The press in the Arab world:
100 years of suppressed freedom
by Said Essoulami
The history of press freedom in the Middle East and North Africa in the last century is determined by the interaction of several political, economic, social and technological factors. Among the most important of the political factors we should cite: the Arab nationalism which called for independence from the Ottoman, French and British empires, the creation of the state of Israel and its ensuing wars, military coups d’etat, civil conflicts and the Gulf War, as well as the development of a politicised Islam. The petrol boom, the baby boom and its corollary of an increase in literacy, as well as radio and television competition, have also influenced the development of the press and the extent of its freedoms.
In a region dominated by the Ottoman Empire, newspapers that had existed from the middle of the eighteenth century were the tools of Turkish authorities or foreign Embassies. The independent Arab written press did not appear until the middle of the nineteenth century, and notably in Egypt in the cultural and intellectual renaissance of the 1860s and 1870s which was encouraged by the liberal Khedive Ismail who governed Egypt between 1863 and 1979. In Syria and Iraq, the written press appeared a few years later, but was the victim of frequent censorship, which drove Syrian-Lebanese journalists abroad to Egypt where press freedom was guaranteed. It was these Syrian-Lebanese journalists, bent on resuscitating Arab literature in the name of past Arab glory, who were in the avant-garde of modern Arab journalism and launched newspapers which in turn became models for the Arab press. Such was the case of the brothers Salim and Bishara Takla, who founded "Al-Ahram" in Cairo.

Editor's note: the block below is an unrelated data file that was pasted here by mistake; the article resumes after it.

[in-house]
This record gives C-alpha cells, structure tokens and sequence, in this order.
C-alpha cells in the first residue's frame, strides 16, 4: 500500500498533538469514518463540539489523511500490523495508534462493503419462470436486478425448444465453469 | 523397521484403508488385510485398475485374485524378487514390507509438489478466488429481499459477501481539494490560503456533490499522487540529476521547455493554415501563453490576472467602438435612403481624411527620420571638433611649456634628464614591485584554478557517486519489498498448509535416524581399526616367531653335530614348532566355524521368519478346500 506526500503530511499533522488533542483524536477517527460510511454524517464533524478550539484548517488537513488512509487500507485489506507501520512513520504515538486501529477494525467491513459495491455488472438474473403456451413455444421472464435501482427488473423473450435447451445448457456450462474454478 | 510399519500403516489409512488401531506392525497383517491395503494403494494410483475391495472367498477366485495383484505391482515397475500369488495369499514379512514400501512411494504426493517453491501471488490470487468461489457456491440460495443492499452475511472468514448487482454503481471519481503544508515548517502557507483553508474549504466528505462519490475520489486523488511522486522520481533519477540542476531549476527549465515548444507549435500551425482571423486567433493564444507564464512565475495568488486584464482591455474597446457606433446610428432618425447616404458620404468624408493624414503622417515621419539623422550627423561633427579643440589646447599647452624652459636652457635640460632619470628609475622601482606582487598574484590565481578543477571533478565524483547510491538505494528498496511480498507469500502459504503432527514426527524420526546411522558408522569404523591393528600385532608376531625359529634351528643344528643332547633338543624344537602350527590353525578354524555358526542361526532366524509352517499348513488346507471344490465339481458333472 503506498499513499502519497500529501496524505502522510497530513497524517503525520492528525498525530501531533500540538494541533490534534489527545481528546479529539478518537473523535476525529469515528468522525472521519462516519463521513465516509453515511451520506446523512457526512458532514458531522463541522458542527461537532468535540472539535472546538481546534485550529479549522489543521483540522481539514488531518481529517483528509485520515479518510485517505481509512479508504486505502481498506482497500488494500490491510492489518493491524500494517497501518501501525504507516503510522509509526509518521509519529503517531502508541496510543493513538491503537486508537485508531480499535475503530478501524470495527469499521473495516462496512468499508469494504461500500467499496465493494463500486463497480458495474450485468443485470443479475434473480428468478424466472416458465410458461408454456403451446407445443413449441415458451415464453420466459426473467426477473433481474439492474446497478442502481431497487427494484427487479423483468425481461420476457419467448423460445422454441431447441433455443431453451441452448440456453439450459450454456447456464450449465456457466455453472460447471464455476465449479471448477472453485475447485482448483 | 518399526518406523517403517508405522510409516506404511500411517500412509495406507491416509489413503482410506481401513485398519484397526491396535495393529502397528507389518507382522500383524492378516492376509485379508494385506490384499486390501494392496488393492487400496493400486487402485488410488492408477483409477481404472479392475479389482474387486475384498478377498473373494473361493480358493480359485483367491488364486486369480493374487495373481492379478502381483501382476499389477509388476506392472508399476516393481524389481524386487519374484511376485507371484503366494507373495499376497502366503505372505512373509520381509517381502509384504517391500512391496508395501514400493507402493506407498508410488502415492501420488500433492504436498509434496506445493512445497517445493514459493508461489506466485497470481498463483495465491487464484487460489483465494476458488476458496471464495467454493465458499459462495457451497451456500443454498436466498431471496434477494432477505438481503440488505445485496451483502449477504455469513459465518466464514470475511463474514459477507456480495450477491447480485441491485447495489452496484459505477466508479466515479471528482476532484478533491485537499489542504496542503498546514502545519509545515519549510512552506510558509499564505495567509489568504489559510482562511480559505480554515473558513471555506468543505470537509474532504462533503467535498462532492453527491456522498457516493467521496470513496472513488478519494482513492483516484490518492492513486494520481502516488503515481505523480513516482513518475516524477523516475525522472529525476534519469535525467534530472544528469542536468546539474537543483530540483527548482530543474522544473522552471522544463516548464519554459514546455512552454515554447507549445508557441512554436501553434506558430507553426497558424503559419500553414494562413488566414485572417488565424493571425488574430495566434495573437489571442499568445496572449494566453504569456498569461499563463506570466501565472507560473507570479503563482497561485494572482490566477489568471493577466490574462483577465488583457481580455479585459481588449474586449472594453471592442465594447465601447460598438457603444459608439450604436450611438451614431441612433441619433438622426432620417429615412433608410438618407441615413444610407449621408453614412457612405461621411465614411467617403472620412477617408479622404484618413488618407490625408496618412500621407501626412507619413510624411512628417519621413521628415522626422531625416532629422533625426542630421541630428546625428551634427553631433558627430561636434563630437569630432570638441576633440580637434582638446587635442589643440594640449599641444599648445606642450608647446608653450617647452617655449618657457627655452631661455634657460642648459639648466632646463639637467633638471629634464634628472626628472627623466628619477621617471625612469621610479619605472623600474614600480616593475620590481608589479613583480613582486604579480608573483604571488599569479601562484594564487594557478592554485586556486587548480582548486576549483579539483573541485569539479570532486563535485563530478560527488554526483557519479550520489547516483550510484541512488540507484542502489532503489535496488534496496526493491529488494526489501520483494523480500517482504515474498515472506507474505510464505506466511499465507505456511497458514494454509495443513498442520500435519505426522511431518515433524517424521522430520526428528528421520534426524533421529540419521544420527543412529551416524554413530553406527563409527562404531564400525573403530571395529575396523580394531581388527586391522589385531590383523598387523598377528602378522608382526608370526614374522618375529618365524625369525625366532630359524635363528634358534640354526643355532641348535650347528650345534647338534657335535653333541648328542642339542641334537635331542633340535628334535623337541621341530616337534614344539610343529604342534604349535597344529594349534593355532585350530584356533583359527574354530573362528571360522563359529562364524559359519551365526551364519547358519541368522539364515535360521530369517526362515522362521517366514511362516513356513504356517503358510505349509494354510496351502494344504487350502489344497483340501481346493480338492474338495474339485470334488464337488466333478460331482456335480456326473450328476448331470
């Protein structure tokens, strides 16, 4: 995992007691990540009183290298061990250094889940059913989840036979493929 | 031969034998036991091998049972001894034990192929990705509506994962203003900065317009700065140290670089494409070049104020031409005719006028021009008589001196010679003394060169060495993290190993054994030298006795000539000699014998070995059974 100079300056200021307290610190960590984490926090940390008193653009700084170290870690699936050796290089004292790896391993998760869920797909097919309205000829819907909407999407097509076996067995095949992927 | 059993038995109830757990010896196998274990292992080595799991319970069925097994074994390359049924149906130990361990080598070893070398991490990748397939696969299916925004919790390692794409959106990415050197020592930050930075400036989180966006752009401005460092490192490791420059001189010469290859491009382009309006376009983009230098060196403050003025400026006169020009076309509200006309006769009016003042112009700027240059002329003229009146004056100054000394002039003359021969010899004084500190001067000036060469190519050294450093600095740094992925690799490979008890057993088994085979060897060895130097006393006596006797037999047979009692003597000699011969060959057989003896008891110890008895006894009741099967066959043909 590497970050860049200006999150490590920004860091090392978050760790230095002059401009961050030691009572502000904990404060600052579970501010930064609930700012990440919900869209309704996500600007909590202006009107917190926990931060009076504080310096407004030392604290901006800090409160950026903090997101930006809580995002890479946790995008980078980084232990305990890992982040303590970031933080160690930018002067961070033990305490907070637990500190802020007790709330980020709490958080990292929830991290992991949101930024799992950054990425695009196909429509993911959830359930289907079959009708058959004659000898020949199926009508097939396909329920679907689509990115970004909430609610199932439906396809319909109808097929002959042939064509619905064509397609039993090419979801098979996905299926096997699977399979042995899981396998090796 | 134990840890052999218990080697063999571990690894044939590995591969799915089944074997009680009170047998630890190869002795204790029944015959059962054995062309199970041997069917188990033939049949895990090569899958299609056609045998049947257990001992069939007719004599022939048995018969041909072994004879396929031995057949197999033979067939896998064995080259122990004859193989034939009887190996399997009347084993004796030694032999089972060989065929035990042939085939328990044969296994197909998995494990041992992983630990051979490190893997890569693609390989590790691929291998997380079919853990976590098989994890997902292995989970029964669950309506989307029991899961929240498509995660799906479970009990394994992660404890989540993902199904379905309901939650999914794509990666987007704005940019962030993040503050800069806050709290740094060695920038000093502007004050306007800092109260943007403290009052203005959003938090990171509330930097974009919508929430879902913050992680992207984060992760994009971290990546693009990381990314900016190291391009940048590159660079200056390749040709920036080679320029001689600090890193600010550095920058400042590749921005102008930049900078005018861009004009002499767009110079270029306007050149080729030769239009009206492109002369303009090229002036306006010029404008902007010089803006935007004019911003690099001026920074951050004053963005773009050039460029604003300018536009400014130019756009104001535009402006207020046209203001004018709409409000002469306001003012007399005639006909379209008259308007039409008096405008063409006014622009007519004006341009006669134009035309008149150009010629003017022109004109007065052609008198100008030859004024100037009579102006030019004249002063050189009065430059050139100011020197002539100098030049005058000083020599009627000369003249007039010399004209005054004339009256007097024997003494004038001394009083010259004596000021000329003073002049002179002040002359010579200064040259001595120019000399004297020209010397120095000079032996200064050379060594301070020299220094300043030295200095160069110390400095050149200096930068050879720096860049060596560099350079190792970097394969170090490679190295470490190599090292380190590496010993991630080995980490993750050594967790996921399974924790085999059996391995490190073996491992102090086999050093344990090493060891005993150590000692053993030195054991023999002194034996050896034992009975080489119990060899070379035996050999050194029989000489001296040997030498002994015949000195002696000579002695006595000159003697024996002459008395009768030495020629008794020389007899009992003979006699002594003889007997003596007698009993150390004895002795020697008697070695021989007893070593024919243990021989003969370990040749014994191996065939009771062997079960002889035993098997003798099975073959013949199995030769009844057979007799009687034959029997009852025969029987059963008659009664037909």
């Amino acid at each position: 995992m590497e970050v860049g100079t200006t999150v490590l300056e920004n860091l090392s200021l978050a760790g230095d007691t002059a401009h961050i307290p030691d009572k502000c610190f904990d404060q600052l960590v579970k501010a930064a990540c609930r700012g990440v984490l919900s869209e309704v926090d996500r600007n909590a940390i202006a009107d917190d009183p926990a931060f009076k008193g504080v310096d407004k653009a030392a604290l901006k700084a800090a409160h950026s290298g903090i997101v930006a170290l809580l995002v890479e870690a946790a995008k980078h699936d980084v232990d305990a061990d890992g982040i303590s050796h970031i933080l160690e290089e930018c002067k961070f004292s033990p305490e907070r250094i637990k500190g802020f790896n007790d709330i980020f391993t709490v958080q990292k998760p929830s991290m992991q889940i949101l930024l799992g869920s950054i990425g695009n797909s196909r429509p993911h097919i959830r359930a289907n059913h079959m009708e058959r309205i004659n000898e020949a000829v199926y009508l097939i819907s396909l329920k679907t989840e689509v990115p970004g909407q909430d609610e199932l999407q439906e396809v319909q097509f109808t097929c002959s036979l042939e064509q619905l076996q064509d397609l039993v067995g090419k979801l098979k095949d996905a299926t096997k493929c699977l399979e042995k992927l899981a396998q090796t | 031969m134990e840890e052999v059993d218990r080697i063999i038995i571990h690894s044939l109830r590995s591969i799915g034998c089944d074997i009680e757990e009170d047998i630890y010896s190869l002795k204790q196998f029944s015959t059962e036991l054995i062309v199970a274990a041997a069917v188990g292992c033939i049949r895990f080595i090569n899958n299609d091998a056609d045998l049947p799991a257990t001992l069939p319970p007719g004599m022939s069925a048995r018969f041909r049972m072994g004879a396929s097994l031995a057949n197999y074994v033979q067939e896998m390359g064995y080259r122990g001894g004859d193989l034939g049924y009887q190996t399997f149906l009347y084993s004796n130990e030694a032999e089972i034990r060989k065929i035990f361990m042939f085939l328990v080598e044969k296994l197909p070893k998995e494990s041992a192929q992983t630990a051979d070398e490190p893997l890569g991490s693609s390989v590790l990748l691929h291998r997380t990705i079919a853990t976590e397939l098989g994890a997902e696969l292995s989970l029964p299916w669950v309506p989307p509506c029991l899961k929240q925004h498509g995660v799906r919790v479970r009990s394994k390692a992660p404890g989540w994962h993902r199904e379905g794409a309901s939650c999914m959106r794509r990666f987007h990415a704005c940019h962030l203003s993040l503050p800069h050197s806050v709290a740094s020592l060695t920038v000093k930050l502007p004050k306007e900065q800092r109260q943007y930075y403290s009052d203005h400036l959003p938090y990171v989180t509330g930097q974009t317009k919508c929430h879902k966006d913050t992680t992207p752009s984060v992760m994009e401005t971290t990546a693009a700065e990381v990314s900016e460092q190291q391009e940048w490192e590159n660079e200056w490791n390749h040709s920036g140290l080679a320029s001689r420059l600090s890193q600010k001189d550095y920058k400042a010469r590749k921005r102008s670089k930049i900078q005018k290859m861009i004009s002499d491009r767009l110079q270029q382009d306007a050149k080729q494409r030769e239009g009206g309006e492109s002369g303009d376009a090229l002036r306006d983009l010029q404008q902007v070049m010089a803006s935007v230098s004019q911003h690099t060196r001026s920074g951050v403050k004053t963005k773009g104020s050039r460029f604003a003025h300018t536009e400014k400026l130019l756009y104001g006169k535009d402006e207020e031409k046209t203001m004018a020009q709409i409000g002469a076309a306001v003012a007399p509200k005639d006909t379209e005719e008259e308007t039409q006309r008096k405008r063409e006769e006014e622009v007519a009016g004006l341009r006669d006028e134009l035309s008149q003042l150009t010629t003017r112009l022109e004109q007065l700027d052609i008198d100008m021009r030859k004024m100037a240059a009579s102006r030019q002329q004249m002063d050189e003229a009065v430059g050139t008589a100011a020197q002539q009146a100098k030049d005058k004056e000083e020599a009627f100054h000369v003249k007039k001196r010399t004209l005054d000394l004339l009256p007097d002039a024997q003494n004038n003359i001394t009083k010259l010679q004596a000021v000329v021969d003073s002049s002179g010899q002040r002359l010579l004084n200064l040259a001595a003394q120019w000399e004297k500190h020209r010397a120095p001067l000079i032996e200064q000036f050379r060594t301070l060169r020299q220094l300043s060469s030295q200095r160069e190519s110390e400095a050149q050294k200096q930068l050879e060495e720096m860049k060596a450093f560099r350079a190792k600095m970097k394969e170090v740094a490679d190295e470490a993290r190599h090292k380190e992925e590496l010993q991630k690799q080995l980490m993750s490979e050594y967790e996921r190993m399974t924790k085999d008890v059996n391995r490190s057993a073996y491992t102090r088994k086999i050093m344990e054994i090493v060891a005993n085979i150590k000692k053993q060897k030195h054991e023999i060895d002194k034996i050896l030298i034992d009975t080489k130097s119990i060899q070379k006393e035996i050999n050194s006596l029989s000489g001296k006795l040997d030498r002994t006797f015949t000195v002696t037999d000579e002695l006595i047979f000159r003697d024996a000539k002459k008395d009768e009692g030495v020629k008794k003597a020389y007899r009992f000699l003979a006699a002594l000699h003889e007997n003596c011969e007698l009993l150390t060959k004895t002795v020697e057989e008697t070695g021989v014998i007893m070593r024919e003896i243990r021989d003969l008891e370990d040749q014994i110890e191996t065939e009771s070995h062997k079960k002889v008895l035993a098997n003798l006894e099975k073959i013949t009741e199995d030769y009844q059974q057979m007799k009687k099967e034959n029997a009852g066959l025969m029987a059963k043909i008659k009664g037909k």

At the end of the Ottoman period which drew to a close at the culmination of the First World War, journalism did not reach beyond the confines of a traditional system which organised the relationship between the political class and the rest of the population according to principles of obedience and respect for the established political authority. Some journalists, inspired by European liberalism, challenged this system by criticising Turkish authority, but they paid dearly for their activities by prison, torture or simply the banning of their newspapers. Some of them resorted to exile in France or Great Britain, where they set up newspapers and reviews. These journalists were more driven by literature and politics than by the principle of information.